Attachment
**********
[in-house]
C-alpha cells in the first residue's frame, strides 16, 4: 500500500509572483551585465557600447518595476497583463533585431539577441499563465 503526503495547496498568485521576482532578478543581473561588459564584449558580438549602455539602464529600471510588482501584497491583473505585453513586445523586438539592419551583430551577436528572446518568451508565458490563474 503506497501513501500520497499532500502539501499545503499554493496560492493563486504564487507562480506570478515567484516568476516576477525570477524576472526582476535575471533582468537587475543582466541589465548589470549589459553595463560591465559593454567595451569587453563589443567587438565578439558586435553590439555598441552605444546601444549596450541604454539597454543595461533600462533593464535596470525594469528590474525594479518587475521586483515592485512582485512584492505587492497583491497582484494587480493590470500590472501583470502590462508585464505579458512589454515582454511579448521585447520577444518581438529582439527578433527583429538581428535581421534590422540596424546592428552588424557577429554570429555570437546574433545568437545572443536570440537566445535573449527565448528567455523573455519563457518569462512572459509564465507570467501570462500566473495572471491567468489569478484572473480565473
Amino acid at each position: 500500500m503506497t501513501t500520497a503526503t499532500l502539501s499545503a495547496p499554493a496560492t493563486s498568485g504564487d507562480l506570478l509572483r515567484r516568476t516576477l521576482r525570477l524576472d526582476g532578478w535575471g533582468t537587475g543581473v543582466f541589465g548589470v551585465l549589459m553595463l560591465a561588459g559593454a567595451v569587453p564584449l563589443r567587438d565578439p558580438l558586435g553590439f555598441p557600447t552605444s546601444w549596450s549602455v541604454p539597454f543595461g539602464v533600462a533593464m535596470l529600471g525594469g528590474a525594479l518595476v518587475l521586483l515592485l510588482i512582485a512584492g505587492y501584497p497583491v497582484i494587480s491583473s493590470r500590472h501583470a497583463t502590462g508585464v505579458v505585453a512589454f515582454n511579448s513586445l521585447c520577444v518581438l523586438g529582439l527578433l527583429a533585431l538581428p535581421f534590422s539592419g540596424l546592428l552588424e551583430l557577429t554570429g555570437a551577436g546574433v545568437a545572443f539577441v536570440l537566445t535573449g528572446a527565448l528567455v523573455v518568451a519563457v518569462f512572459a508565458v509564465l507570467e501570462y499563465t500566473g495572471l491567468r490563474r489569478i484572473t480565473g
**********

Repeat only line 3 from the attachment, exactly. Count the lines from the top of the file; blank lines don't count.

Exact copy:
Amino acid at each position: 500500500m503506497t501513501t500520497a503526503t499532500l502539501s499545503a495547496p499554493a496560492t493563486s498568485g504564487d507562480l506570478l509572483r515567484r516568476t516576477l521576482r525570477l524576472d526582476g532578478w535575471g533582468t537587475g543581473v543582466f541589465g548589470v551585465l549589459m553595463l560591465a561588459g559593454a567595451v569587453p564584449l563589443r567587438d565578439p558580438l558586435g553590439f555598441p557600447t552605444s546601444w549596450s549602455v541604454p539597454f543595461g539602464v533600462a533593464m535596470l529600471g525594469g528590474a525594479l518595476v518587475l521586483l515592485l510588482i512582485a512584492g505587492y501584497p497583491v497582484i494587480s491583473s493590470r500590472h501583470a497583463t502590462g508585464v505579458v505585453a512589454f515582454n511579448s513586445l521585447c520577444v518581438l523586438g529582439l527578433l527583429a533585431l538581428p535581421f534590422s539592419g540596424l546592428l552588424e551583430l557577429t554570429g555570437a551577436g546574433v545568437a545572443f539577441v536570440l537566445t535573449g528572446a527565448l528567455v523573455v518568451a519563457v518569462f512572459a508565458v509564465l507570467e501570462y499563465t500566473g495572471l491567468r490563474r489569478i484572473t480565473g